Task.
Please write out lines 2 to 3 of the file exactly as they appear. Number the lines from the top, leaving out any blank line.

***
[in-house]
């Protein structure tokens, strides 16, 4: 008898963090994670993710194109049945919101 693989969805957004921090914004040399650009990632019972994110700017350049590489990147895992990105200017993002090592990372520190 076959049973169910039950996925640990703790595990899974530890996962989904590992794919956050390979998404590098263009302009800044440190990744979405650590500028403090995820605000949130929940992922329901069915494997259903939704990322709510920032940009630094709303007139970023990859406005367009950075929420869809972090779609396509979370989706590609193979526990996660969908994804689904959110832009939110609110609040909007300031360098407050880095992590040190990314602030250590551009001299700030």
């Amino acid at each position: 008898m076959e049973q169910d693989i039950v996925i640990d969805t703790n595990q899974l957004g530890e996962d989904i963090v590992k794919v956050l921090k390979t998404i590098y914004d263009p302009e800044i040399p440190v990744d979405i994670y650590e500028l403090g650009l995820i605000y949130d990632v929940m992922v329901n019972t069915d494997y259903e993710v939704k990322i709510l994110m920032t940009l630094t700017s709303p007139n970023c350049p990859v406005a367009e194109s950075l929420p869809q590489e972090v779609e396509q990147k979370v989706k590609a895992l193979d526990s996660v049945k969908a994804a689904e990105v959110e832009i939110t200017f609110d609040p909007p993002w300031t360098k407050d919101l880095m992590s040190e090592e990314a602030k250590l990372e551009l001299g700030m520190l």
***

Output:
């Protein structure tokens, strides 16, 4: 008898963090994670993710194109049945919101 693989969805957004921090914004040399650009990632019972994110700017350049590489990147895992990105200017993002090592990372520190 076959049973169910039950996925640990703790595990899974530890996962989904590992794919956050390979998404590098263009302009800044440190990744979405650590500028403090995820605000949130929940992922329901069915494997259903939704990322709510920032940009630094709303007139970023990859406005367009950075929420869809972090779609396509979370989706590609193979526990996660969908994804689904959110832009939110609110609040909007300031360098407050880095992590040190990314602030250590551009001299700030």
């Amino acid at each position: 008898m076959e049973q169910d693989i039950v996925i640990d969805t703790n595990q899974l957004g530890e996962d989904i963090v590992k794919v956050l921090k390979t998404i590098y914004d263009p302009e800044i040399p440190v990744d979405i994670y650590e500028l403090g650009l995820i605000y949130d990632v929940m992922v329901n019972t069915d494997y259903e993710v939704k990322i709510l994110m920032t940009l630094t700017s709303p007139n970023c350049p990859v406005a367009e194109s950075l929420p869809q590489e972090v779609e396509q990147k979370v989706k590609a895992l193979d526990s996660v049945k969908a994804a689904e990105v959110e832009i939110t200017f609110d609040p909007p993002w300031t360098k407050d919101l880095m992590s040190e090592e990314a602030k250590l990372e551009l001299g700030m520190l």